A new study showed that people who read promotions about diet aids ate more.
To be published in The Journal of Public Policy and Marketing, the study exposed people to two versions of messages. Both groups read a warning about high-fat diets, but one group read this additional text: "Until now! Introducing Chitosan Rx Ultra," a weight-loss aid "capable of absorbing up to 60 percent of the fat in your food." When given a plate of cookies, people who saw the message about Chitosan took significantly more cookies, and some took all 30.
The study authors conclude, "Why make healthier food choices to manage weight if a weight-management drug can manage your weight for you?" In a related study, participants exposed to ads for debt consolidation made riskier financial decisions.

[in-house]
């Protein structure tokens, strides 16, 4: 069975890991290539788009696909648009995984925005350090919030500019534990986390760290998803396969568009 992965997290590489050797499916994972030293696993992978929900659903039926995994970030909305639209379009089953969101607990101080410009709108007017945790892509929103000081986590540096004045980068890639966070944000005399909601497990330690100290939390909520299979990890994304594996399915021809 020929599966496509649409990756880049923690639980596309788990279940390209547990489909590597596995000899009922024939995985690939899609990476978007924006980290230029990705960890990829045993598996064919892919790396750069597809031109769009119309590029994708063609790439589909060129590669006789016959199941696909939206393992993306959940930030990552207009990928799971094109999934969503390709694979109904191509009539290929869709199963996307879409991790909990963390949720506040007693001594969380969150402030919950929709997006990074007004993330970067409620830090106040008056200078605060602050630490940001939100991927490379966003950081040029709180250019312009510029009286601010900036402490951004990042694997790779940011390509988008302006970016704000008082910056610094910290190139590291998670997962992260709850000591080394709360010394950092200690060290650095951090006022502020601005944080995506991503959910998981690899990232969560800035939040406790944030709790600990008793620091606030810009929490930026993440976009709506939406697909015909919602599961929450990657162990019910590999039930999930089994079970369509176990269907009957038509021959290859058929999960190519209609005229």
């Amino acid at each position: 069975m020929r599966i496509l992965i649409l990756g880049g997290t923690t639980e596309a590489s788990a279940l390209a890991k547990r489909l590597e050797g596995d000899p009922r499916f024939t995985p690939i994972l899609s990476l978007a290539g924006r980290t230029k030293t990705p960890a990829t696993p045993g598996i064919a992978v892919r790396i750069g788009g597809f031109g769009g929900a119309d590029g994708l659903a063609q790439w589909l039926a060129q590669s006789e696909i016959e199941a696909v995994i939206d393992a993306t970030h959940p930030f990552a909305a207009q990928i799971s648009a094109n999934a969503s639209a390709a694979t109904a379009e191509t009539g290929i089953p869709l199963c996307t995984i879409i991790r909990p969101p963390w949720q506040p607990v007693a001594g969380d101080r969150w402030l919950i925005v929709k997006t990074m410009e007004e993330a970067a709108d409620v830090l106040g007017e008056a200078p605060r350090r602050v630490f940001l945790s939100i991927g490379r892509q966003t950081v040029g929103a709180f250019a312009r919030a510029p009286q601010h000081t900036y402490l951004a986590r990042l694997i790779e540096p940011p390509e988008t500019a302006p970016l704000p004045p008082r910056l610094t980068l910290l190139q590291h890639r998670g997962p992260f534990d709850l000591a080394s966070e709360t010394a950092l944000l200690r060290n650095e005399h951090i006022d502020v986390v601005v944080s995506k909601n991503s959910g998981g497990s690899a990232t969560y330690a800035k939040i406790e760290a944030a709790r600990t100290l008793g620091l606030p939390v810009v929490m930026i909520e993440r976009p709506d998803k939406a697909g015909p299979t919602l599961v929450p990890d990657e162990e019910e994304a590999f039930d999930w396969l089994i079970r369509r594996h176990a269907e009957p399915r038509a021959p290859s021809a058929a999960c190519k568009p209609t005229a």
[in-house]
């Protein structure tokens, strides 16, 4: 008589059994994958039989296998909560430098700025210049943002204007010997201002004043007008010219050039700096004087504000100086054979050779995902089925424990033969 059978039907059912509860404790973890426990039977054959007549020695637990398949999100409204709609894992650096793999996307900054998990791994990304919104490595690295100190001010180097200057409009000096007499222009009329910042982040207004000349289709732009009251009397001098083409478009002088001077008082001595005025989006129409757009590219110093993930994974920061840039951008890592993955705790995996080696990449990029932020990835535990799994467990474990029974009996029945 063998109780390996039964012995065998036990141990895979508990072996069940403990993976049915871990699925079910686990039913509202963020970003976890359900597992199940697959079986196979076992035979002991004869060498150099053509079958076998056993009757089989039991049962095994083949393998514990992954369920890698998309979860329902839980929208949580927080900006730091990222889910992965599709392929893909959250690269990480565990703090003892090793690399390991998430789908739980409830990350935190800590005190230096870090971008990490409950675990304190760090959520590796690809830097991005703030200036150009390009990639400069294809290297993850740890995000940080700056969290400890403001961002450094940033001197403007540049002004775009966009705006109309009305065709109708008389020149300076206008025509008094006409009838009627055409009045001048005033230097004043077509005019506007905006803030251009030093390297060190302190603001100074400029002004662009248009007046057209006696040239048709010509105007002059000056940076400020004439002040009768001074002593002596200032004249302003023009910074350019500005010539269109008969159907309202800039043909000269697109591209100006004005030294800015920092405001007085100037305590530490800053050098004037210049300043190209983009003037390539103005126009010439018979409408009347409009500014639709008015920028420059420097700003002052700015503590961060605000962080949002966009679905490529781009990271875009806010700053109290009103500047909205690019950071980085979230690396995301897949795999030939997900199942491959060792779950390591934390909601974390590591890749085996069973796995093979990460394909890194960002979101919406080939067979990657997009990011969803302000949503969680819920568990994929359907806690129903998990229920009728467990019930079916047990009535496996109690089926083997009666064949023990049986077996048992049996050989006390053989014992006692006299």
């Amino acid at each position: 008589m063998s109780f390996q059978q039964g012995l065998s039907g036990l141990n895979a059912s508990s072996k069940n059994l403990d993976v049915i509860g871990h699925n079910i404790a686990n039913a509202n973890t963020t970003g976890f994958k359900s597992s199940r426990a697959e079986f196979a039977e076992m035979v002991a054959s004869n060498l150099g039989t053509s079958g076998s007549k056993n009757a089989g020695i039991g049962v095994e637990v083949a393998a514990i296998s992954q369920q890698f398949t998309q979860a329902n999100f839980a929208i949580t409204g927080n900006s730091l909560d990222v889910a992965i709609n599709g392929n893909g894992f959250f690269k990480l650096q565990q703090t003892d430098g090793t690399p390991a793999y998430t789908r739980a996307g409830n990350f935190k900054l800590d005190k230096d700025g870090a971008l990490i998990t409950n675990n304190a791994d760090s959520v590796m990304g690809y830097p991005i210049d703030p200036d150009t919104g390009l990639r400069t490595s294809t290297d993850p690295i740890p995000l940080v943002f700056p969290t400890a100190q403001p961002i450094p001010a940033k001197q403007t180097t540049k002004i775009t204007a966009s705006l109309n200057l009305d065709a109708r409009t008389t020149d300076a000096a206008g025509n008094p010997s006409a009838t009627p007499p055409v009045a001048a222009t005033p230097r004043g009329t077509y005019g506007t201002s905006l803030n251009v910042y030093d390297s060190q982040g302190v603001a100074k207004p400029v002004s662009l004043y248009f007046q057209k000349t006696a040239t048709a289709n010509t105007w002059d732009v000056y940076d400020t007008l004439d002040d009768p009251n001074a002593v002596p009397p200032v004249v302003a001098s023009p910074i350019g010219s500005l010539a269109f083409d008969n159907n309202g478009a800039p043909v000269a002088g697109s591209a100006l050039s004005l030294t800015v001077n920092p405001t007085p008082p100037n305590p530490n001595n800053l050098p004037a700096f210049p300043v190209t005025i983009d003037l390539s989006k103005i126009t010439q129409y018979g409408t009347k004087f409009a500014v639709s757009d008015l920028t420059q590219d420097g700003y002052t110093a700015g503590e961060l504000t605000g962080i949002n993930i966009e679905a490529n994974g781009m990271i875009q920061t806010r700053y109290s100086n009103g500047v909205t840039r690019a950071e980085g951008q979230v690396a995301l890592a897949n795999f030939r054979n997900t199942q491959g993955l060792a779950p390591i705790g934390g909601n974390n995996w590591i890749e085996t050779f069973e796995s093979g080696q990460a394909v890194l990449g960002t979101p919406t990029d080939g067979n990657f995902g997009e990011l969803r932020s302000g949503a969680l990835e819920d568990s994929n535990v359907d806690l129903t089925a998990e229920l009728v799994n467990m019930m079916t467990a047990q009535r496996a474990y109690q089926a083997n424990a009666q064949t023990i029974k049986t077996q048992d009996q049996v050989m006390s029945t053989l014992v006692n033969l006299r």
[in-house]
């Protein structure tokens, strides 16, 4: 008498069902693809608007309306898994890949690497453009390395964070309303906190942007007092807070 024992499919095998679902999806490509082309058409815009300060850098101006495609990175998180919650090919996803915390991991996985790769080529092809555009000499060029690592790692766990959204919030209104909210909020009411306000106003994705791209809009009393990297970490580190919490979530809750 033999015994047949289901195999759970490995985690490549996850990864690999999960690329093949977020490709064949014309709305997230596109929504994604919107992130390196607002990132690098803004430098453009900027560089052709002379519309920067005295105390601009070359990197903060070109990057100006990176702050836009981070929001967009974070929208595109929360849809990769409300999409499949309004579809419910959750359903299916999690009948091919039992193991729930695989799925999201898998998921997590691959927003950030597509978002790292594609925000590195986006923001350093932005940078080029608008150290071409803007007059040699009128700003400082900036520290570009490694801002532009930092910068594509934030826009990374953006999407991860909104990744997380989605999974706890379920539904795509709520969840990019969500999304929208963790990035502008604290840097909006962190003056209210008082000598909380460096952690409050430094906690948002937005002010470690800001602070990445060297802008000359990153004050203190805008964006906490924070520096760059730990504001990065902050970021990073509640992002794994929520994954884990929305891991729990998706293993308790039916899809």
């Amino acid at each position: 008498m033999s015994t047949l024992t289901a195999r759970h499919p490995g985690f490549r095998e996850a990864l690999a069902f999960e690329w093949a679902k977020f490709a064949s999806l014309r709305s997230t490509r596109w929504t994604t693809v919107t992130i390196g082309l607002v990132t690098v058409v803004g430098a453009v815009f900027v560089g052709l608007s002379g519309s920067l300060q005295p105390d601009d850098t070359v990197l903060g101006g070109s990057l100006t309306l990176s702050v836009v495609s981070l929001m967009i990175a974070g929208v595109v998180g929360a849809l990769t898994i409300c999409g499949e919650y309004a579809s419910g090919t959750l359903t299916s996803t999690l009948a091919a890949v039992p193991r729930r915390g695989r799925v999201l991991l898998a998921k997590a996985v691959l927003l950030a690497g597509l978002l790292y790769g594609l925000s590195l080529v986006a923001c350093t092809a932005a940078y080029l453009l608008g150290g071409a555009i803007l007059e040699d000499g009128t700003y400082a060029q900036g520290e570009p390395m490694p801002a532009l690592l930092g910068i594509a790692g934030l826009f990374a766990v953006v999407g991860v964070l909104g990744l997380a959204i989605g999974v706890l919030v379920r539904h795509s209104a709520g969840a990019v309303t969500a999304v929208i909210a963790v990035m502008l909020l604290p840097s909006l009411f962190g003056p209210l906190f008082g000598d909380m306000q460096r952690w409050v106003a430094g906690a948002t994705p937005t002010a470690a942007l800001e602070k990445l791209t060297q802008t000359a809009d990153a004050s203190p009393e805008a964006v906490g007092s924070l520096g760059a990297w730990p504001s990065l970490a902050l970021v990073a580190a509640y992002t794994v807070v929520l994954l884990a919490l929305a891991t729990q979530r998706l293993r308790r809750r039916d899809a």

Calling something a "supplement" didn't have as drastic results as calling something a "drug." One of the authors explains the distinction: "With the supplement, the very name reminds you that this is supplemental to other health protective behavior. They think [losing weight] is something they have to do as well … but people believe that the drug alone will take care of the problem."
- What, if any, responsibility do diet drug companies have in advertising?
- The Bureau of Consumer Protection published a website to help people spot false claims of weight loss products. How useful do you find the site?